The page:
Community College Lawsuit Highlights the Realities of Disparate Impact

Published January 24, 2022

The Los Angeles Community College District requests an audience with the Supreme Court. The board of trustees for the school district announced they would ask the Supreme Court to consider the ruling against them in favor of students who were discriminated against because of their disability. The students, who are blind, argue that the district was unprepared to provide reasonable accommodations to help them with their studies, while the district claims the discrimination was unintentional.

This case could have a significant impact on the rights of students with disabilities. However, it also shines a light on terminologies like unintended discrimination, disparate impact, and disparate treatment. Learn more about this case and how it can set a precedent for future discrimination claims.

Students claim the district failed to provide reasonable accommodation

In 2017, Roy Payan and Portia Mason, two students who are blind, brought a case against the school district for not providing appropriate materials to help them participate in class. The students requested audio textbooks or materials in Braille, but the college denied their request.

In a response to the request, the college said that there weren’t enough blind students at the university to justify spending money on audio and Braille resources. As a result, some students had to delay their education, retake courses, and even drop out because of a lack of support.

Payan tried to take algebra at least four times before he passed. This is a foundational course that is necessary to apply to four-year universities in the area. The instructors didn’t know how to convert their materials to make them audio-friendly, and one professor suggested enlarging the text to make it more readable.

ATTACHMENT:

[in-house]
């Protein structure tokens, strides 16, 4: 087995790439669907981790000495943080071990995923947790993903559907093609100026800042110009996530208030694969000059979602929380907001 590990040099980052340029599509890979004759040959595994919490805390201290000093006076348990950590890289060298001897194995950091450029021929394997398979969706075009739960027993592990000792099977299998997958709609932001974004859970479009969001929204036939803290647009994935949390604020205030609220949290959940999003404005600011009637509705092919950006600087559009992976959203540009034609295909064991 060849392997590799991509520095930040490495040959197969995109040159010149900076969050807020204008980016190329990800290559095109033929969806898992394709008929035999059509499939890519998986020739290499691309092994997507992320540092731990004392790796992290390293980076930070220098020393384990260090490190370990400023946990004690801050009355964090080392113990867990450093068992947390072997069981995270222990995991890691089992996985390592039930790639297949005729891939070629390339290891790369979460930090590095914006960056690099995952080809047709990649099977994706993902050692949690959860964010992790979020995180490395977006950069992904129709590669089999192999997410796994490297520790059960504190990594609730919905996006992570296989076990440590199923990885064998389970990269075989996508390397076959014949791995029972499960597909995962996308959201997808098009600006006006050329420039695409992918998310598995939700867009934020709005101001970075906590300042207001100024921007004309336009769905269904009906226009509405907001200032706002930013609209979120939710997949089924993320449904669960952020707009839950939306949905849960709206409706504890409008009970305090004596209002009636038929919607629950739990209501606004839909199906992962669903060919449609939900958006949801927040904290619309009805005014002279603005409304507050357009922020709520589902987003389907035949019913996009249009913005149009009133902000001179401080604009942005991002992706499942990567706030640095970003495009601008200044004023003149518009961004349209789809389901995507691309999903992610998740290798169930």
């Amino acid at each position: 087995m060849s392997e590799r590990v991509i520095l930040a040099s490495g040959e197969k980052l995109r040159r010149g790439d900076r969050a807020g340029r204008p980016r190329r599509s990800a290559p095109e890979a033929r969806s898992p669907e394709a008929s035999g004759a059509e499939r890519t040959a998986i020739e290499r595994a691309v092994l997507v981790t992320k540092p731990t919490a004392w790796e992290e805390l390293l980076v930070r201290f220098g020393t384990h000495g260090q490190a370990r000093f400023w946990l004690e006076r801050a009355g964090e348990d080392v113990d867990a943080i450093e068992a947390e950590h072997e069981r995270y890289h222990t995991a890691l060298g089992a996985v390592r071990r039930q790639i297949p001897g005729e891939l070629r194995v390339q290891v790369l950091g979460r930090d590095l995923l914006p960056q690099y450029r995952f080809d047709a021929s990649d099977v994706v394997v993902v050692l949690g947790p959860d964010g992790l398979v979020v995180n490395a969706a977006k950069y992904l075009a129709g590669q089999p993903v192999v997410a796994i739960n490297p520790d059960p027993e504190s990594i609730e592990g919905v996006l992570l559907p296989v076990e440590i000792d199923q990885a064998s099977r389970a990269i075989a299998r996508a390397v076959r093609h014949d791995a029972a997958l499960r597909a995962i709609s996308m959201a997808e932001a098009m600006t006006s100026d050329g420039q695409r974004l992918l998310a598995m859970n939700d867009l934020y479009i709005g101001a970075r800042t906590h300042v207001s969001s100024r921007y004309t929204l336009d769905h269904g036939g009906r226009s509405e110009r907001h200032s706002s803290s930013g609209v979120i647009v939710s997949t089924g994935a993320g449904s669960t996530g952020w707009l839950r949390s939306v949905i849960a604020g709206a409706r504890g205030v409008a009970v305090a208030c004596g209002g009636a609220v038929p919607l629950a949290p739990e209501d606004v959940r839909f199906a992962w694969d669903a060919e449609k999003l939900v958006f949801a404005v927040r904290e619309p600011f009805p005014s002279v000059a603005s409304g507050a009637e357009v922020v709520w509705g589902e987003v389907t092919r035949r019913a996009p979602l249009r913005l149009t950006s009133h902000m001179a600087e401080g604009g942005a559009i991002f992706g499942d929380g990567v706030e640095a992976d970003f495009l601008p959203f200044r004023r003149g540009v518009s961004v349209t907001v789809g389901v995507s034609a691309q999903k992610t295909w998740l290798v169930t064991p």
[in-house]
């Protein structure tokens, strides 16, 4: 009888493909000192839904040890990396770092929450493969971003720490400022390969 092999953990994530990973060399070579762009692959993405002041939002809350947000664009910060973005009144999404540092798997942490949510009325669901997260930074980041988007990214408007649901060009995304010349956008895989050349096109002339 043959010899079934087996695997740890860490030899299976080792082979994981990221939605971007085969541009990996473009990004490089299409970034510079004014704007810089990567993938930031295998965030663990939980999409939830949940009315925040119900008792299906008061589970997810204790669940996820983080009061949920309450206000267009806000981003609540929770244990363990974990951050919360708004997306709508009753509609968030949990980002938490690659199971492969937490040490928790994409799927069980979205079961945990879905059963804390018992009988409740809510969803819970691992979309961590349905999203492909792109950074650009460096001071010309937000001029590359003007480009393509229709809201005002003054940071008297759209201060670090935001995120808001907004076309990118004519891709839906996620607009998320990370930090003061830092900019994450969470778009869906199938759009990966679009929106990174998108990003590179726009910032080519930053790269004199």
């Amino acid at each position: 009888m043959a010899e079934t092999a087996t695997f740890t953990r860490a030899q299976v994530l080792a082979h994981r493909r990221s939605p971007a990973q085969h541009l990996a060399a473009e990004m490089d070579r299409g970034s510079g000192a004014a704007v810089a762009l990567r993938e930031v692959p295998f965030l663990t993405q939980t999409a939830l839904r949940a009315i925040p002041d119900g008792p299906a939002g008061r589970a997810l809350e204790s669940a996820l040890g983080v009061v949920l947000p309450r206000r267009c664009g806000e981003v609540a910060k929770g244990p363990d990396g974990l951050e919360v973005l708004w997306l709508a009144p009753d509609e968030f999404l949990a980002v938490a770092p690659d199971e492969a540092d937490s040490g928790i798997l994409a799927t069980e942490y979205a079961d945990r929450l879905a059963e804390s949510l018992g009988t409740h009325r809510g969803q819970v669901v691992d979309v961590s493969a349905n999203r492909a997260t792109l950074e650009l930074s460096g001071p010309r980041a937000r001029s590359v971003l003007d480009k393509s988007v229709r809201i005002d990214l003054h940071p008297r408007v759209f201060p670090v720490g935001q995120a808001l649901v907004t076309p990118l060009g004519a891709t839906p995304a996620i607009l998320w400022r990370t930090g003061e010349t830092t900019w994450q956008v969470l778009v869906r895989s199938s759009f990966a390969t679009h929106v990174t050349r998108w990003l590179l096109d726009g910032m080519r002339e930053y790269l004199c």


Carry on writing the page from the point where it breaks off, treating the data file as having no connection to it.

“I said, ‘You can make it the size of a car, I still can’t see it,’” Payan told EdSource.

Patricia Barbosa, the attorney for the students, reported that after her clients were unable to take the math class, they were placed in a course they were even less able to participate in; film. A film class also isn’t an essential foundational course like algebra or other fundamental math classes.

“The whole purpose of the community college district is to offer an education to marginalized people. In this case, they did not do that,” Barbosa said.

Payan ended up paying a private tutor to read the materials out loud to him. He passed the class and transferred to California State University. He is currently a doctoral student at the University of Southern California studying public policy.

However, the college is adamant that it did nothing wrong. It is arguing that there was unintended discrimination, which means the school cannot be held at fault.

What is unintentional discrimination?

In this case, the district argues that they did not fail to provide reasonable accommodation to the students because it was unintended discrimination. The district argues that federal laws don’t cover unintentional discrimination and so the school did nothing wrong. However, the judges in the case so far disagree. In 2019, a judge sided with the students. When the district went to the 9th U.S. Circuit Court of Appeals, two out of three judges sided again with the students. Now the district wants to move to the Supreme Court.  

“Most discrimination is unintentional,” says Claudia Center, an attorney with the Disability Rights Education and Defense Fund. “Without laws like the Americans with Disabilities Act, few institutions would make accommodations for disabled people.”